In ancient times, Galway was known as Streamstown because the lower Galway River divided into many streams, thus creating a system of islands. The area was known as “Tír Oileáin” , the land of islands. Two place names survive from that period, Tirellan and Terryland.
This photograph of the Crescent which was originally known as Palmyra Crescent was taken c.1940. Palmyra in Syria is very much in the news these days, but I cannot think of any reason why someone would name a road in Galway after it.
An elderly lady once told me that “Apart from the Irish language, we have nothing more Irish in this country than the game of hurling”. I agree. It is the greatest game of them all. It is probably the number one game in the county, attendances at senior County finals being a very good criterion – the hurling final has always been the bigger attraction than the football counterpart, ‘even in the balmy days of our football three-in-a-row’ according to Jack Mahon.
Peter Greene was born in Galway City in 1895, the youngest child of Colman Greene from Carna and Julia McGrath from Newcastle. He was educated in the ‘Pres’ and the ‘Mon’, where his teacher Brother Ambrose was a major influence; “Boys, I hope none of you will ever wear the red coat”.
“Catholic cathedrals in Ireland are monuments to our imitative instincts and conservative distrust of artistic originality. There are examples of new church architecture but in general, church authorities remained faithful to the Middle Ages and refused to abandon medieval architecture. It is therefore understandable that in 1949 when the building of Galway cathedral was commissioned, it should have been conceived in a hybrid Romanesque style. In 1959, the foundation stone was laid and on August 15th, 1965, the Cathedral of Our Lady Assumed into Heaven and St. Nicholas was dedicated by Cardinal Cushing. In December that year the Vatican Council solemnly ended, its revolutionary document The Constitution on the Sacred Liturgy which rendered the shape, style, arrangement and setting of such buildings obsolete and anachronistic. This building was almost an object lesson in insularity. It is clear from the late Bishop of Galway’s instructions that for him art can be no more than decoration, an illustration of scripture or a clearly formulated theology. Art is never an original source, a spiritual revelation, a doing of theology”.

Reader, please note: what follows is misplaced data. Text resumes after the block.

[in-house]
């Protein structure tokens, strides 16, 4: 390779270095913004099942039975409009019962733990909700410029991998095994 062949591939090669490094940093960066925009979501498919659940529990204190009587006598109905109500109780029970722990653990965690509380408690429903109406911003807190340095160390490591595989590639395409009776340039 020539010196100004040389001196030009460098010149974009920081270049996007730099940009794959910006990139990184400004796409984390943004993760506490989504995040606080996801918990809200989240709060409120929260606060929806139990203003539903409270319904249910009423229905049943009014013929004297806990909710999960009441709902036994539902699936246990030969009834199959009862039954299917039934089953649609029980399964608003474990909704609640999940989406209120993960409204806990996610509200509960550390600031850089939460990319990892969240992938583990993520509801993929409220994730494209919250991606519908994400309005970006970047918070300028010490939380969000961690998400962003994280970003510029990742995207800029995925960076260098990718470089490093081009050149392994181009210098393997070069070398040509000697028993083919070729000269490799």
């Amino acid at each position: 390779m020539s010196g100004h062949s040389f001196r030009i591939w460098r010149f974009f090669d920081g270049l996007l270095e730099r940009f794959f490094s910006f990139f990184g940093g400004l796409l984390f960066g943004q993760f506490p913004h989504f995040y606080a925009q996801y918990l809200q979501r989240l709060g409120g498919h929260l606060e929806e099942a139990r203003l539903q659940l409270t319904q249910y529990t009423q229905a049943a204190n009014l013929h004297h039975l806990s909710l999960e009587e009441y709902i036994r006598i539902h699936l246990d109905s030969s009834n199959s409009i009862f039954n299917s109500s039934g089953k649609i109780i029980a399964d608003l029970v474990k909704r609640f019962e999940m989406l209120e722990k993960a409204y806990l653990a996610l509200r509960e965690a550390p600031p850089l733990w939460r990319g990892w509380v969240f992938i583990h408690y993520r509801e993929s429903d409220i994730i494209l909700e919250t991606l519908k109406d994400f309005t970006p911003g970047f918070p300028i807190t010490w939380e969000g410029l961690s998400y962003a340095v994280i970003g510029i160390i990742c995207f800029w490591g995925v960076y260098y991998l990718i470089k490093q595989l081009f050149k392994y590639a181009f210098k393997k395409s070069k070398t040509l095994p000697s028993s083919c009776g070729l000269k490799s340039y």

Tom Hynes was born in Moycullen in 1879. He had a hugely successful athletics career. He distinguished himself by winning the first ever professional marathon run in Ireland, in Jones’ Road in 1909, and he retained the title the following year. He won major events in Boston and New York. He travelled regularly to Dublin to compete and about 1912/13, Tom Kenny from Craughwell introduced him to some men who turned out to be IRB men. They regularly gave him Sinn Féin pamphlets to distribute in Galway which he did. This brought him into contact with the Volunteers and George Nicholls and Seamus Carter.
Coláiste Éinde was one of the institutions founded by the State shortly after attaining freedom. It initially suffered from ‘growing pains’. It started on October 23rd 1928 in Furbo House, later moved to Dublin before eventually finding its home in Threadneedle Road. The building was constructed by Stewarts to house St. Louis nuns attending UCG and also for a girls organisation.